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Banzai bonanza continues for Japanese equities

Stronger than expected economic growth in the three months to March has helped explain the sweeping surge in the Tokyo Stock Exchange in 2023.

Data issued Thursday showed the second estimate of March quarter growth was much stronger than anyone had forecast – an annualised 2.7% against market forecasts of 1.9% and the first estimates 1.6% figure a month ago.

The Nikkei Index, a narrow-based measure of Japanese market activity has climbed more than 22% this year and more than 9% in the past month as it has risen to a high of just over 32,700 points – the highest for more than three decades.

The Tokyo market fell yesterday in the wake of the GDP numbers, with the Nikkei losing 0.85%.

Private non-residential investment, or capital spending, rose 1.4% — higher than initial government estimates of 0.9%. Private demand rose by 1.2% and domestic demand rose by 1%, while exports of goods and services dropped 4.2%. Imports also fell 2.3%, the revised government data showed.

But business investment was estimated rising at a higher rate than in the first figures – 1.4% against 0.9%. Data last week showed business spending running at the highest level since 2015.

Domestic demand as a whole contributed 1.0 percentage point to the revised first-quarter GDP growth, more than initially estimated. That’s very different to Australia where it was business and government investment, with a small add-on from households, that produced the weak 0.3% rise in GDP in the quarter.

What was more interesting about the latest data and the March quarter performance was that it was off the back of higher domestic activity while exports, the usual driver of Japanese growth, fell more than 4%.

“Despite the global economic slowdown, the Japanese economy remains resilient – ample private consumption will continue to support the growth,” said Takumi Tsunoda, senior economist at Shinkin Central Bank Research Institute.

But he cautioned that much of the growth in the revised figure came from higher business inventories.

Companies’ work-in-progress inventories, particularly among automakers and semiconductor equipment firms, and capital expenditure rose faster than previously reported, contributing to the upward revision.

Quarter-on-quarter, the economy grew by 0.7%, beating market estimates of 0.5% and easily ahead of the 0.4% first estimate.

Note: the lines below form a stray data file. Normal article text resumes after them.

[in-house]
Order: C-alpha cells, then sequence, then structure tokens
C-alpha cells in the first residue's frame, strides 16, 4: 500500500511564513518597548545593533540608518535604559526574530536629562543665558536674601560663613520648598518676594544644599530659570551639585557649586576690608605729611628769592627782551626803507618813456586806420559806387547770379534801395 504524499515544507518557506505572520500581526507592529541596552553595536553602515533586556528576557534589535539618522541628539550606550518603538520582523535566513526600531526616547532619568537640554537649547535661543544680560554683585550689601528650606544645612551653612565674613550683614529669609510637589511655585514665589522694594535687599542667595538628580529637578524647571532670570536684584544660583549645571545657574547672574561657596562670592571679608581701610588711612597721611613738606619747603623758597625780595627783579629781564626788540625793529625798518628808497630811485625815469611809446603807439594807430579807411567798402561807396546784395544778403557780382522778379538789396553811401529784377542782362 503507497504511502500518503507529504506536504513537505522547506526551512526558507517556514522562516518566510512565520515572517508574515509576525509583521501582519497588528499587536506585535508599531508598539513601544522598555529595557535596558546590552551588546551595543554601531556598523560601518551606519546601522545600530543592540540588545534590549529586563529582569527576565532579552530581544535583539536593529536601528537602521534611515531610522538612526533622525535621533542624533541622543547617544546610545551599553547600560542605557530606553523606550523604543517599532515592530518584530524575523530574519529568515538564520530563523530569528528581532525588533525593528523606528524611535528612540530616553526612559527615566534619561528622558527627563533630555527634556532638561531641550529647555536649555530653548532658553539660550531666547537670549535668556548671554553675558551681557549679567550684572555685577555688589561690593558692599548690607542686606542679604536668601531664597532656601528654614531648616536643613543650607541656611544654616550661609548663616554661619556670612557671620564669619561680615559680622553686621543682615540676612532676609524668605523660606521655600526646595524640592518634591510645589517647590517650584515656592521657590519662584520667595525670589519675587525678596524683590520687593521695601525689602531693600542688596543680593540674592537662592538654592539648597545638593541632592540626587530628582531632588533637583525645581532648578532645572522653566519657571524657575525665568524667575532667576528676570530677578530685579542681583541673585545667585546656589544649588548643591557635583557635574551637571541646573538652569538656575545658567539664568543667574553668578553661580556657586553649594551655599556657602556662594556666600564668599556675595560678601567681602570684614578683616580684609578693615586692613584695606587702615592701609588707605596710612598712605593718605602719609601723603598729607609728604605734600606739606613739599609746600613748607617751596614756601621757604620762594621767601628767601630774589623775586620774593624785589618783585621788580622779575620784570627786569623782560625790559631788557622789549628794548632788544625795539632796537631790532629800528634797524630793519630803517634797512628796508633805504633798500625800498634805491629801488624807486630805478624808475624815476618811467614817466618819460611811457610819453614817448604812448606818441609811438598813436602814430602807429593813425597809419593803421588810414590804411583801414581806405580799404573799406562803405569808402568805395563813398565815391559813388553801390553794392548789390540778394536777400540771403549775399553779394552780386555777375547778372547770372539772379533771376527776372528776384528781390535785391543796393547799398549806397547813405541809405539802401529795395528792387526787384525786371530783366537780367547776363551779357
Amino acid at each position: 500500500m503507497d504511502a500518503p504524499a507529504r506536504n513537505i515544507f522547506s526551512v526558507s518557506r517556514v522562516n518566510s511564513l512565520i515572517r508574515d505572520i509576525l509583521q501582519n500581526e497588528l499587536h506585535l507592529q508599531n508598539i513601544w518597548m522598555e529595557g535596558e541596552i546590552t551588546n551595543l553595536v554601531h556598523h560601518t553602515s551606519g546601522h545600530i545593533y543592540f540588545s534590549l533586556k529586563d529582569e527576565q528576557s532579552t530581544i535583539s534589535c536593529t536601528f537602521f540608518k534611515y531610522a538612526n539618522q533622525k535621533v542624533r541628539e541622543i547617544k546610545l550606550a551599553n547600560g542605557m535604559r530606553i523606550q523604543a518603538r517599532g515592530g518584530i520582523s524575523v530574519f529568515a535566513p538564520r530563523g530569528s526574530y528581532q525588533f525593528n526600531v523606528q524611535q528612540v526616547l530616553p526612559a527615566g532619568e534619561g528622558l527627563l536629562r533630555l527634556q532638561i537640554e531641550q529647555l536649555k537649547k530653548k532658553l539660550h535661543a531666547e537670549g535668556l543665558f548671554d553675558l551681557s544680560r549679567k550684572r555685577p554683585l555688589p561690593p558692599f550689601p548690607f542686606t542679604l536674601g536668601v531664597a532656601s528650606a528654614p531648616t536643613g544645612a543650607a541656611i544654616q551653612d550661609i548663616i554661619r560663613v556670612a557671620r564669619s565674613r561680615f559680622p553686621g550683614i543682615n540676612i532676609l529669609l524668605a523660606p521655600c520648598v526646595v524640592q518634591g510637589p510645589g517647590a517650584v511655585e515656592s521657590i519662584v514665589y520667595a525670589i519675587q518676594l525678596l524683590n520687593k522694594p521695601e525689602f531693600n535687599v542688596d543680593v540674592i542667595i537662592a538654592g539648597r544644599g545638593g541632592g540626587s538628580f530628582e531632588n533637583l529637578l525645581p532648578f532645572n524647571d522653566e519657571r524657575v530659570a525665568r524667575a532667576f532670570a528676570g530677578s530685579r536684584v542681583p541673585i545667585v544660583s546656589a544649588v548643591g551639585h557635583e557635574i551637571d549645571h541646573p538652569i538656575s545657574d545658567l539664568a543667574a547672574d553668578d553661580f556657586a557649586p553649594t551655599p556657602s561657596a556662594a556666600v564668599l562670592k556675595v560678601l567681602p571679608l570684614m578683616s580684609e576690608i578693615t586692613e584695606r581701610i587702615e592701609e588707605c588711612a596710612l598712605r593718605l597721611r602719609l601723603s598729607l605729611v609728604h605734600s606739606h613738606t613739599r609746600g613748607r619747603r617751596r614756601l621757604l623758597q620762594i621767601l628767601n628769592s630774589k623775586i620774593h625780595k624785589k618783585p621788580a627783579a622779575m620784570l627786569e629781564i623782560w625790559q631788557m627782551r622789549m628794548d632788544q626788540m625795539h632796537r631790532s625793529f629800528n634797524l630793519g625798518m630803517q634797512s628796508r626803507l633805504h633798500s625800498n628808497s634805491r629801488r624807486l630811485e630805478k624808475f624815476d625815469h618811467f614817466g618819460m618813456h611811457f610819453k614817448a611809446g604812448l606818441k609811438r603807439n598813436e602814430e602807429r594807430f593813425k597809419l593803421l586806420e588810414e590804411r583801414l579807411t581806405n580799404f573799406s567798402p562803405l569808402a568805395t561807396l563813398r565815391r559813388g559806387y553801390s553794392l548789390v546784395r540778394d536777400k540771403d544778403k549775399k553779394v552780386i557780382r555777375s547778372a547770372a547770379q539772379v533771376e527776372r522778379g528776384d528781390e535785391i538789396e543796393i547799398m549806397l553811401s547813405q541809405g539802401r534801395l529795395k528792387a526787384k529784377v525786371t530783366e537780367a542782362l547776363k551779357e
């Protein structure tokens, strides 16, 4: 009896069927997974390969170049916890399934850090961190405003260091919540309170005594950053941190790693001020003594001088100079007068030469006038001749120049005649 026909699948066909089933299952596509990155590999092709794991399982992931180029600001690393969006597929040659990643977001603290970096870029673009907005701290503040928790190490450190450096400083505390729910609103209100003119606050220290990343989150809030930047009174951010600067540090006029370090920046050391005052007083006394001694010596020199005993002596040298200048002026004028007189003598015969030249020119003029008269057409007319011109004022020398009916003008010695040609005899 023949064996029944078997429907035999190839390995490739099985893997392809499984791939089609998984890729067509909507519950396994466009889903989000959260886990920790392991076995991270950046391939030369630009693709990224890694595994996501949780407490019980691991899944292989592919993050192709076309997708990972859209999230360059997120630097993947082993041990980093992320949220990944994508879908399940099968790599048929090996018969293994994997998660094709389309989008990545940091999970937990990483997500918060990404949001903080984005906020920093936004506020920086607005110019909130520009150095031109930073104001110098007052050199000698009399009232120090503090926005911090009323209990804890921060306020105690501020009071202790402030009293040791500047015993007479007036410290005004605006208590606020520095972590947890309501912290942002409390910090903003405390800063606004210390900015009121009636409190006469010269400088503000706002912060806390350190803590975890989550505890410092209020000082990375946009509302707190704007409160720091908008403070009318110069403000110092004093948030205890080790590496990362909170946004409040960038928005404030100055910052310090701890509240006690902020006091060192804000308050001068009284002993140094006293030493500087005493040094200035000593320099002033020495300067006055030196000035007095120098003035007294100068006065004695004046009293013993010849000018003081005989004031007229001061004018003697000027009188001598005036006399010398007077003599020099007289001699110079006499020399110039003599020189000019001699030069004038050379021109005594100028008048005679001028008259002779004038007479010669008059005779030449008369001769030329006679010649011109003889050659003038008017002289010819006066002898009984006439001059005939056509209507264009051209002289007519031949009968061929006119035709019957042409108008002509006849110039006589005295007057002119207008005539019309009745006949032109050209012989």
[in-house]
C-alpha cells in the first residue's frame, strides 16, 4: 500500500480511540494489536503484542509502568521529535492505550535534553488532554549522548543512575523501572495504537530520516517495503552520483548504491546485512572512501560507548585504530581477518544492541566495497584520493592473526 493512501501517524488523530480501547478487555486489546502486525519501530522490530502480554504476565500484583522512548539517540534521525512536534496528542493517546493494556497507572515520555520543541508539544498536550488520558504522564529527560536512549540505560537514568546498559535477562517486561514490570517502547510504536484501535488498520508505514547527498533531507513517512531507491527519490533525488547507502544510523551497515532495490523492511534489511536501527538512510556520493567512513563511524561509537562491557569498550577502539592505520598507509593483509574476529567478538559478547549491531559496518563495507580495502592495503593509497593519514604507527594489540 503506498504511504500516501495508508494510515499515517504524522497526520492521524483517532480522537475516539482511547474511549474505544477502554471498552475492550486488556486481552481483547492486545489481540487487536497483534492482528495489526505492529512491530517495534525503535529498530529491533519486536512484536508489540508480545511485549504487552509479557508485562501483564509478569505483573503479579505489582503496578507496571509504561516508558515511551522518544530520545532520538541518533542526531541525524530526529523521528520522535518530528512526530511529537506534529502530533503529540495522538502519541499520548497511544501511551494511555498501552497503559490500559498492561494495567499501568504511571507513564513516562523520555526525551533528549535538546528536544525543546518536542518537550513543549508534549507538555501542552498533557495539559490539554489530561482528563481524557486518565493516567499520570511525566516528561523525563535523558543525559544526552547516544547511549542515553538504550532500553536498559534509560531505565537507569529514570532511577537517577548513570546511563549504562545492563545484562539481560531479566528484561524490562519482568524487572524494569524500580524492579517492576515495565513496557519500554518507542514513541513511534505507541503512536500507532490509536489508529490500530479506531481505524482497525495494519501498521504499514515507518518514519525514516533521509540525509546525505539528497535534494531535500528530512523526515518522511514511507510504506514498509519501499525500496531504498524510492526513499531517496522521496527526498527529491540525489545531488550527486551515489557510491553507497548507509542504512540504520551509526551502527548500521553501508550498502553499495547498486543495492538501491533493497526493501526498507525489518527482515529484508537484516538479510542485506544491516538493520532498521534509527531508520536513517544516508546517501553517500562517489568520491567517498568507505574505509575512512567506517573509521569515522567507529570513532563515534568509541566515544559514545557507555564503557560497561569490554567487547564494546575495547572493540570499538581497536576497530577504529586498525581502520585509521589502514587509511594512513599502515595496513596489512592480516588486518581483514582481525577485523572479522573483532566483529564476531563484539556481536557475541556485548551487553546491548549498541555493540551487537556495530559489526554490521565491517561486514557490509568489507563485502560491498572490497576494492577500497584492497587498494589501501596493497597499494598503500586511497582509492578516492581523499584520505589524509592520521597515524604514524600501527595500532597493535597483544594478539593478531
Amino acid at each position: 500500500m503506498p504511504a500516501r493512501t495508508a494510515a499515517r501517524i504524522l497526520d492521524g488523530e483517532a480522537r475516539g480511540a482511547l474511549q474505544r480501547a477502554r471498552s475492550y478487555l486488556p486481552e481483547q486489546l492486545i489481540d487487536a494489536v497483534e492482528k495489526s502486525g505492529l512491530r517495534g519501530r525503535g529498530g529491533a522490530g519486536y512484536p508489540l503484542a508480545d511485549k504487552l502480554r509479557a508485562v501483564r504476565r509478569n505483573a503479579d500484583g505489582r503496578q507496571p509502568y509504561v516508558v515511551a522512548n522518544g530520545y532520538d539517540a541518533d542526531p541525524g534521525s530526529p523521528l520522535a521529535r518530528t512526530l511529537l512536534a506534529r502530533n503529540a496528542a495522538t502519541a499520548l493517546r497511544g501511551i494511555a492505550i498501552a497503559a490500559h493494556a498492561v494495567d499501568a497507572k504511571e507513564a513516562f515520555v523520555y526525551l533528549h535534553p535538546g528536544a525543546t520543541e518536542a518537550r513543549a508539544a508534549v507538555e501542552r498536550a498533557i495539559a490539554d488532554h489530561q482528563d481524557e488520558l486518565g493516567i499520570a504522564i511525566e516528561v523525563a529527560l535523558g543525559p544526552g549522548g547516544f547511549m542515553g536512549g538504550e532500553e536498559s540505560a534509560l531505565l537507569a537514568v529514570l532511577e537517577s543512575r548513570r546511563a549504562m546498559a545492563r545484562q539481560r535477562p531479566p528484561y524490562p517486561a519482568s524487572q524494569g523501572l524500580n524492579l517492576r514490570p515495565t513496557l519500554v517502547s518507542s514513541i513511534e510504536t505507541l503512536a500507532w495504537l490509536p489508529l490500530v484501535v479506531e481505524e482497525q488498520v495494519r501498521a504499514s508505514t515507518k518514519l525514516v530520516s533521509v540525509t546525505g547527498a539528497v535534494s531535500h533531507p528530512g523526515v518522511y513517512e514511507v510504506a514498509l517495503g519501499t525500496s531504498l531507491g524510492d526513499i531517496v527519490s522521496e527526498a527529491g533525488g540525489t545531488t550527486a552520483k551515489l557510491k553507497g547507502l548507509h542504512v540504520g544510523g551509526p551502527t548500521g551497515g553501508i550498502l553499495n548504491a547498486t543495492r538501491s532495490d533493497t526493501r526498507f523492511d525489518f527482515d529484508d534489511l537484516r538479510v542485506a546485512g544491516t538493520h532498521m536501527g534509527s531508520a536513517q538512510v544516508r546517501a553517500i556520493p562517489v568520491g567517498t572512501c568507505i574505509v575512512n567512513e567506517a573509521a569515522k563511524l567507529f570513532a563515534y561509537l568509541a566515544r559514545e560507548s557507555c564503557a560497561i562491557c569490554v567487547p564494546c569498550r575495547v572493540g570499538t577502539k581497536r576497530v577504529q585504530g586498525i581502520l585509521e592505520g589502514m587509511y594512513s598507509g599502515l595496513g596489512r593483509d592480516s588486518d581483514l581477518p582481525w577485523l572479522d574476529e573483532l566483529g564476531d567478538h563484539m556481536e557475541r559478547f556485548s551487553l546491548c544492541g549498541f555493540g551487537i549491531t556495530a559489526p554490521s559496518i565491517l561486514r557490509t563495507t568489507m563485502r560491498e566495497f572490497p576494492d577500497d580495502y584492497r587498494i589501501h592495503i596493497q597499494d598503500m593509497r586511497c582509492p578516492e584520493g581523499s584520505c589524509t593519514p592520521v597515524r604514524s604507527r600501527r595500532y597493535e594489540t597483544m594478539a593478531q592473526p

That growth left the Australian economy in the dust – our growth was 0.3% quarter on quarter for an annual rate of 2.3% in the three months to March.

The figures also revised out a technical recession reported for the second half of last year, defined as two consecutive quarters of contraction. The revised data showed GDP rose 0.4% in October-December, following the 1.5% contraction in July-September.

Japan has a March financial year and the stronger end to the period in the quarter saw annual growth jump to 1.4%, from 1.1% in the original estimate and 2.1% in 2021-22.

Japanese manufacturing activity returned to expansion in the June start of month survey after six months of contraction.

Higher wages (up 3.9%) and high inflation (3.4% annual) have helped lift the economy out of the doldrums and from the edge of another bout of deflation, helped by the loosest monetary policy stance of any major central bank for most of the past 11 years.

The Bank of Japan’s next two-day monetary policy meeting is due next week and the stronger data is seen as a way for the central bank to start tightening its very lose monetary policy, though no one is expecting a move until Prime Minister Kishida has decided on whether he will hold an early election later this year.

A cautionary note is the impact of strong growth in inventories. The rise in work in progress and stocks (at tech companies and car makers, as well as it power companies and steel mills) could very well see growth slow this quarter as those products are consumed and not replaced because of expectations for lower and slower demand, especially exports.